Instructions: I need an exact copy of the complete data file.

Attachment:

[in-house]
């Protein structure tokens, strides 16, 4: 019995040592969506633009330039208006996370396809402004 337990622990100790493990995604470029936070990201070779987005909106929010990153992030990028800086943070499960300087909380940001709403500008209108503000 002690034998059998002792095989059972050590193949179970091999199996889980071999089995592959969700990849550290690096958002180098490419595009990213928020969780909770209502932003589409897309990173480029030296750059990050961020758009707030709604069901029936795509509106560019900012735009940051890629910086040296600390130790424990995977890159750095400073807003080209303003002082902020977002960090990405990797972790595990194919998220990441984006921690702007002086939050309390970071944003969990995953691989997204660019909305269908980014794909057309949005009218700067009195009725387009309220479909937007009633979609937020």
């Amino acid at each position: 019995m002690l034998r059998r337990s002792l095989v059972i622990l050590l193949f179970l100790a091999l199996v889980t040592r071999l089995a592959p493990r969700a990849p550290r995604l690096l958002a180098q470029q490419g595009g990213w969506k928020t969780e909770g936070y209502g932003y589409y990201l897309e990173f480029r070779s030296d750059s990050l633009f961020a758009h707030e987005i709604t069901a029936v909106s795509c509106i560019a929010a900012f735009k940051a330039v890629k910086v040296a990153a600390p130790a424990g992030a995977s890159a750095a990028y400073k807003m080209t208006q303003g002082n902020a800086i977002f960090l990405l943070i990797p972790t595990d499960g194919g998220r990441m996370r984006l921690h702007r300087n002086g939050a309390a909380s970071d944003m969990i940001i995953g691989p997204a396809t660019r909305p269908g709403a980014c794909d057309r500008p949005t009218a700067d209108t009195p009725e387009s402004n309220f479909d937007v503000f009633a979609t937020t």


[in-house]
């Protein structure tokens, strides 16, 4: 019995040592969506633009330039208006996370396809402004 337990622990100790493990995604470029936070990201070779987005909106929010990153992030990028800086943070499960300087909380940001709403500008209108503000 002690034998059998002792095989059972050590193949179970091999199996889980071999089995592959969700990849550290690096958002180098490419595009990213928020969780909770209502932003589409897309990173480029030296750059990050961020758009707030709604069901029936795509509106560019900012735009940051890629910086040296600390130790424990995977890159750095400073807003080209303003002082902020977002960090990405990797972790595990194919998220990441984006921690702007002086939050309390970071944003969990995953691989997204660019909305269908980014794909057309949005009218700067009195009725387009309220479909937007009633979609937020």
């Amino acid at each position: 019995m002690l034998r059998r337990s002792l095989v059972i622990l050590l193949f179970l100790a091999l199996v889980t040592r071999l089995a592959p493990r969700a990849p550290r995604l690096l958002a180098q470029q490419g595009g990213w969506k928020t969780e909770g936070y209502g932003y589409y990201l897309e990173f480029r070779s030296d750059s990050l633009f961020a758009h707030e987005i709604t069901a029936v909106s795509c509106i560019a929010a900012f735009k940051a330039v890629k910086v040296a990153a600390p130790a424990g992030a995977s890159a750095a990028y400073k807003m080209t208006q303003g002082n902020a800086i977002f960090l990405l943070i990797p972790t595990d499960g194919g998220r990441m996370r984006l921690h702007r300087n002086g939050a309390a909380s970071d944003m969990i940001i995953g691989p997204a396809t660019r909305p269908g709403a980014c794909d057309r500008p949005t009218a700067d209108t009195p009725e387009s402004n309220f479909d937007v503000f009633a979609t937020t």